Development of a protection strategy for future DC networks based on low-speed DC circuit breakers
Development of a protection strategy
for future DC networks based on low-speed DC circuit breakers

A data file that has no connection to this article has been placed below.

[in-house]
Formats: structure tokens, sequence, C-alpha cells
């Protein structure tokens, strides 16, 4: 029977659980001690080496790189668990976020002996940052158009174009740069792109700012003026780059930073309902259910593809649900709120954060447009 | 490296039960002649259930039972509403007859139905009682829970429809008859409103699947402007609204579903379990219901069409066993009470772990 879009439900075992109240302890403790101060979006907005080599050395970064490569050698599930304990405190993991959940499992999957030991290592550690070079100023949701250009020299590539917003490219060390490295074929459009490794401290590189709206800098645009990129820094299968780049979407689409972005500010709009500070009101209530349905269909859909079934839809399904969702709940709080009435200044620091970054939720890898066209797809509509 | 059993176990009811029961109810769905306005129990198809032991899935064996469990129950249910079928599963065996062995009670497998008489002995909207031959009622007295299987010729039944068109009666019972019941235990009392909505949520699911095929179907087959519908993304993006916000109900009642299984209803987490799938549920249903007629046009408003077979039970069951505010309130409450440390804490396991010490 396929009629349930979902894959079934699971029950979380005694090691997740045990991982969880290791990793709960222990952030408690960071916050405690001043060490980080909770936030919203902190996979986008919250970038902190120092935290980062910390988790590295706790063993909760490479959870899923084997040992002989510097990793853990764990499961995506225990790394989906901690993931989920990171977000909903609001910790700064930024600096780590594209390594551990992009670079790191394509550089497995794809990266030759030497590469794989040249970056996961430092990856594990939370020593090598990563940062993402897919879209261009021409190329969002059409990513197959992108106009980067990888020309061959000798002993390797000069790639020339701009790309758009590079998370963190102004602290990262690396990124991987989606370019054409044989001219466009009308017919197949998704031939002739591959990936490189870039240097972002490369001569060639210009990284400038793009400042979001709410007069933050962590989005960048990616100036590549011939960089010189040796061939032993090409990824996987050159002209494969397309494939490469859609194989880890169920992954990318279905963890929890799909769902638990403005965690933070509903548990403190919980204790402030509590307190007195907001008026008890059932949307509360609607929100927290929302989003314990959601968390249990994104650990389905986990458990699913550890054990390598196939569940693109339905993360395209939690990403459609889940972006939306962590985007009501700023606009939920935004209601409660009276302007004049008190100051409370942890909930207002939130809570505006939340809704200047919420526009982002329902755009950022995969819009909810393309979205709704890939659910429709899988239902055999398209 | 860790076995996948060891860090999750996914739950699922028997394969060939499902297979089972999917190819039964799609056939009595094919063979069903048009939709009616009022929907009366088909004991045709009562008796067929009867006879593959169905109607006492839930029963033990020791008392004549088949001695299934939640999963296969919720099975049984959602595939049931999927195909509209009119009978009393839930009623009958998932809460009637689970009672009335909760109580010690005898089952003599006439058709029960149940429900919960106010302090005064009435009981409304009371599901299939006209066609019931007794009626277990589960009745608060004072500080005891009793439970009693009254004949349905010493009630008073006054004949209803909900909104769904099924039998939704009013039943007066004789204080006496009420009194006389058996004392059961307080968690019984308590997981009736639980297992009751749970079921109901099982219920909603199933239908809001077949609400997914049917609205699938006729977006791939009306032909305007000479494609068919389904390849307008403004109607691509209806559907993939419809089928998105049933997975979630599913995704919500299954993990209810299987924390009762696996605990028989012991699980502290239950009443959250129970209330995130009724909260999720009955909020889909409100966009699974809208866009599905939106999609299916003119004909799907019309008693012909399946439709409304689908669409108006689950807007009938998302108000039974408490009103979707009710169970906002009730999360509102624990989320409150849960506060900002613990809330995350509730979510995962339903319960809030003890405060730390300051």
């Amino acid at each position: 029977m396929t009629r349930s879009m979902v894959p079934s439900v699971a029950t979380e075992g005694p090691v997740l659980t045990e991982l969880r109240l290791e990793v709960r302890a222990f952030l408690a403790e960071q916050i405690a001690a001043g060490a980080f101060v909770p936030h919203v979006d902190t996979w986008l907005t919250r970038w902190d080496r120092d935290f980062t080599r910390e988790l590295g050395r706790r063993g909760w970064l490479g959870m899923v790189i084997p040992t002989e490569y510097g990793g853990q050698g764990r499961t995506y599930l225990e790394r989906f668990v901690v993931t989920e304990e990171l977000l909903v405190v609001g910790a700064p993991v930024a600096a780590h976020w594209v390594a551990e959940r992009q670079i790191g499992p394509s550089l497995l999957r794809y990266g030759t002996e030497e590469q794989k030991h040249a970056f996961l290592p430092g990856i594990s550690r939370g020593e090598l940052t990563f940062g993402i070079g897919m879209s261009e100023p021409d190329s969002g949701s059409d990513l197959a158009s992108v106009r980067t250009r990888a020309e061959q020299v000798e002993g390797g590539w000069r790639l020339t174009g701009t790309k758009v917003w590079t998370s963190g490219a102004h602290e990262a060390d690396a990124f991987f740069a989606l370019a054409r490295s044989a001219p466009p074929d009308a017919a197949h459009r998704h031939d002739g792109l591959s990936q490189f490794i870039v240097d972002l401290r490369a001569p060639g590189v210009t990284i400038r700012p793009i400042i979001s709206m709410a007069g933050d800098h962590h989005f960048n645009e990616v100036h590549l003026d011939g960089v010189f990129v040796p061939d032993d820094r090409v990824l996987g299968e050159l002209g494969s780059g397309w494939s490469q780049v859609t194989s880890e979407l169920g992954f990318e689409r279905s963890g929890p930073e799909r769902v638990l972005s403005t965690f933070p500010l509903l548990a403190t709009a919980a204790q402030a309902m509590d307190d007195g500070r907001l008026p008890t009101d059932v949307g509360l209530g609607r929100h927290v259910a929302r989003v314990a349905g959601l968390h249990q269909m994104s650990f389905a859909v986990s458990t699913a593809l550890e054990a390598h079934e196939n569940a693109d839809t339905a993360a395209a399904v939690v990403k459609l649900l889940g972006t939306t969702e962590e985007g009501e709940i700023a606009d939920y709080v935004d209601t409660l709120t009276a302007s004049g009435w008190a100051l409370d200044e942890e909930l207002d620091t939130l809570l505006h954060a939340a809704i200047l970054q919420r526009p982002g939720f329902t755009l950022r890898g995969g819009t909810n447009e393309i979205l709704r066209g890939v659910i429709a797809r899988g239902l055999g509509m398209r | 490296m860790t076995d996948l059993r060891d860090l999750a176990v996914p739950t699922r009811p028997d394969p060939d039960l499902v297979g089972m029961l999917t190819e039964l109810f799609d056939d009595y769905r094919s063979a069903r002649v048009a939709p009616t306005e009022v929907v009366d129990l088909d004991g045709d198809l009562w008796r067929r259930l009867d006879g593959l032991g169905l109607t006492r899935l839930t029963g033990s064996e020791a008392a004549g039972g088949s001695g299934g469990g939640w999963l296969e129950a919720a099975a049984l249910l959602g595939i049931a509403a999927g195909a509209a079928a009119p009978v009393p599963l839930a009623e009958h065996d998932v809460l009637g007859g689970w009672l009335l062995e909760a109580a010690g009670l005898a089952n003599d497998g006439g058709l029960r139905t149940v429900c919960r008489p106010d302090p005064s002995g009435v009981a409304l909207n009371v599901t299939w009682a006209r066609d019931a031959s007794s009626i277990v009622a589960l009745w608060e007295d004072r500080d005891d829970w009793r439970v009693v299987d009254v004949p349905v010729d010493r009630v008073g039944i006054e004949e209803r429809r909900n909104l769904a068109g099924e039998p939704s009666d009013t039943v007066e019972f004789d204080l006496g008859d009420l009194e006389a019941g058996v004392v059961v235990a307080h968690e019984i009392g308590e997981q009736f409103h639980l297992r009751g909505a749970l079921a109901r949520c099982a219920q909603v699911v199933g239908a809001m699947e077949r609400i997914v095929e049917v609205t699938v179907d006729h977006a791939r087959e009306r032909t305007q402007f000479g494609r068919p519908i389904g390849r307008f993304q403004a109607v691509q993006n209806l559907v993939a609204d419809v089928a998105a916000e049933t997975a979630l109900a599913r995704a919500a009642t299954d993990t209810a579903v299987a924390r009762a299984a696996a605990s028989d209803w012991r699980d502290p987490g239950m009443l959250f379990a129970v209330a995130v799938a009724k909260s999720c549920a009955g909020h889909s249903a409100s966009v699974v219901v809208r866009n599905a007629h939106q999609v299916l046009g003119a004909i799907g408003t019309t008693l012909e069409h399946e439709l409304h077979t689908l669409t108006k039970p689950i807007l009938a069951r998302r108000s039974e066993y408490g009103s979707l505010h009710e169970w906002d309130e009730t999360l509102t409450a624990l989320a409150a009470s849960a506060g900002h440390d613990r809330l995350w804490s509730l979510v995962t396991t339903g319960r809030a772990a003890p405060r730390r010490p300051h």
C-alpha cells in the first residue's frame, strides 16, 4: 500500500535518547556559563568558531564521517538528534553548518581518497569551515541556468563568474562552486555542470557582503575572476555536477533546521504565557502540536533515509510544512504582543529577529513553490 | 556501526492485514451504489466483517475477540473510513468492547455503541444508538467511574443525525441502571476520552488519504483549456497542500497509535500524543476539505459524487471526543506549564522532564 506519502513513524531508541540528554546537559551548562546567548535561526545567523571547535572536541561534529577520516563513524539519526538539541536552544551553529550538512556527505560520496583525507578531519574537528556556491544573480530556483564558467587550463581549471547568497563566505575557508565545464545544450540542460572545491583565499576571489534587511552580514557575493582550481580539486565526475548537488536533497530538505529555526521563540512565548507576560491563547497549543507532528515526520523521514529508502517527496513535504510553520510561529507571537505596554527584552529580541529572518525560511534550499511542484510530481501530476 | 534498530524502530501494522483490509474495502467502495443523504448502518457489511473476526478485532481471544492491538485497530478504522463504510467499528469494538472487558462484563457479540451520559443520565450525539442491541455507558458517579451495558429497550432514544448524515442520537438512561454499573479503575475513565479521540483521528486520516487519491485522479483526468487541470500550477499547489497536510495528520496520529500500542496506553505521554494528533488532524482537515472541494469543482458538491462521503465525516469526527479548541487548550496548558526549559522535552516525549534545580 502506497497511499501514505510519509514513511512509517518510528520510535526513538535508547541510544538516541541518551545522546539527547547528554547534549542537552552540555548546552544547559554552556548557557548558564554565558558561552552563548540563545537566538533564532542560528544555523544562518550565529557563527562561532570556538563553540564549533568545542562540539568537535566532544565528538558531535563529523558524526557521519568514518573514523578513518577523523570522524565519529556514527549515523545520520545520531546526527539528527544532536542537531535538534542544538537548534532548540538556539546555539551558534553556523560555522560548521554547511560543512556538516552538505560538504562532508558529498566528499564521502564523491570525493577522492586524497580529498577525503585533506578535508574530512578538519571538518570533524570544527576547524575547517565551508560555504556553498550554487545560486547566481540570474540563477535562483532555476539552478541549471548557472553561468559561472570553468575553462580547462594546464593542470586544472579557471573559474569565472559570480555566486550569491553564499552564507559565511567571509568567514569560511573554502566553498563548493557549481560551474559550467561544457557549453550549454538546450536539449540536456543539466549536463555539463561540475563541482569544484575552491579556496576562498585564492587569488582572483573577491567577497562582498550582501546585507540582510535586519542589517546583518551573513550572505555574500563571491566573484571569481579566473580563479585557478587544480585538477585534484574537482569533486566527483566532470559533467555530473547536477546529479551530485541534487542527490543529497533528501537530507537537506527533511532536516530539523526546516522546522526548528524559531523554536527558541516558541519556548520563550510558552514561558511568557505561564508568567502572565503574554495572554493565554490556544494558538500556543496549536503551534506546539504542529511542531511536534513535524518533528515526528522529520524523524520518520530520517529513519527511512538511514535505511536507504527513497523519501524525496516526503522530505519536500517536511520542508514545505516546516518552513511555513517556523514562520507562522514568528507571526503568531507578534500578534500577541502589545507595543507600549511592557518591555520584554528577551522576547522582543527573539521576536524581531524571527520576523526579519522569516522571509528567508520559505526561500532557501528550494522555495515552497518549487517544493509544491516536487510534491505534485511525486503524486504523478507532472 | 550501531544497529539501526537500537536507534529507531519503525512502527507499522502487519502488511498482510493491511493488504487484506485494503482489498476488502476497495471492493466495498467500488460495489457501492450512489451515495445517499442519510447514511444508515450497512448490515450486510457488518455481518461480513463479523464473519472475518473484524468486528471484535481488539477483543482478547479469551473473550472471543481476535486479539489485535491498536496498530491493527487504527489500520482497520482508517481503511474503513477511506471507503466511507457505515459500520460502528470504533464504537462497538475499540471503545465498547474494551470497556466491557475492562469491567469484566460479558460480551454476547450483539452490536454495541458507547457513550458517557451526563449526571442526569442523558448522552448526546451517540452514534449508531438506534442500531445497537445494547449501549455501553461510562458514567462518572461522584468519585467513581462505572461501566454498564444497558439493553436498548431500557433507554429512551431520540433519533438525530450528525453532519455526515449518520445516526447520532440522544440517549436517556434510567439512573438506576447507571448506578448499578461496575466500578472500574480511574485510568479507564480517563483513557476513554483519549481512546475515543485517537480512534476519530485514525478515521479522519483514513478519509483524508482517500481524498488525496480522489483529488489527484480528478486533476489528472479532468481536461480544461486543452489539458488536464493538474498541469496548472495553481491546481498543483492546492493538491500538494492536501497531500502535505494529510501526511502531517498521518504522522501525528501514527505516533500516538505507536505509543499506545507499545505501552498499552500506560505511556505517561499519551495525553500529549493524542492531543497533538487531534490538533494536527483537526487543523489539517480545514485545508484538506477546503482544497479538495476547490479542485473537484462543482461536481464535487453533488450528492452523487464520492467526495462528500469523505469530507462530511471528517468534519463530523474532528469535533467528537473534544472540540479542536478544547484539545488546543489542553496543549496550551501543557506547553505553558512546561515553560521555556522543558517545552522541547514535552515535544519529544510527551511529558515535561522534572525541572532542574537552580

Multi-terminal high voltage direct current (MTDC) grids are considered to be an interesting solution to integrate bulk renewable energies located far away the consumption areas. One of the most challenging issues for the development of such MTDC grids remains the protection against DC faults. Although several types of HVDC breaker technologies have already been proposed and demonstrators tested by manufacturers, the coordination of such devices to ensure a proper protection system has not yet been proved. Difficulties encountered during the development of such DC grid protection system address, among others, the reliability of the protection scheme and its ability to ensure the AC and DC systems stabilities during and after the fault clearance. Therefore not only a reliable primary protection scheme, but also a robust backup scheme, have to be developed. This paper presents a novel protection scheme based on converter breaker; its key element, namely a low-speed mechanical DC breaker, is located at each DC converter output. This strategy belongs to the non-selective fault clearing philosophy whose protection priority is given to the fault current clearance by opening the converter circuit breakers without any discrimination. The selectivity of the protection is thereafter ensured by the opening of mechanical DC breakers located at each end of faulty line. To validate the protection strategy, primary protection scheme as well as back-up solutions in case of main component failures have been considered. Protection schemes are validated through detailed EMT simulations for a 3-terminals DC grid in bipolar configuration and with cable links. Technical requirements of the main components such as DC circuit breakers are highlighted in the paper. Moreover, an optimized pre-insertion resistor for a fast grid voltage restoring after faulty line isolation is also described. To demonstrate the adequacy of the proposed protection strategy a particular emphasis is given to the impact of a DC fault on the AC transient stability. Benchmark cases of a future MTDC grid with high renewable energy source penetration will be presented to identify advantages and limits of such protection scheme.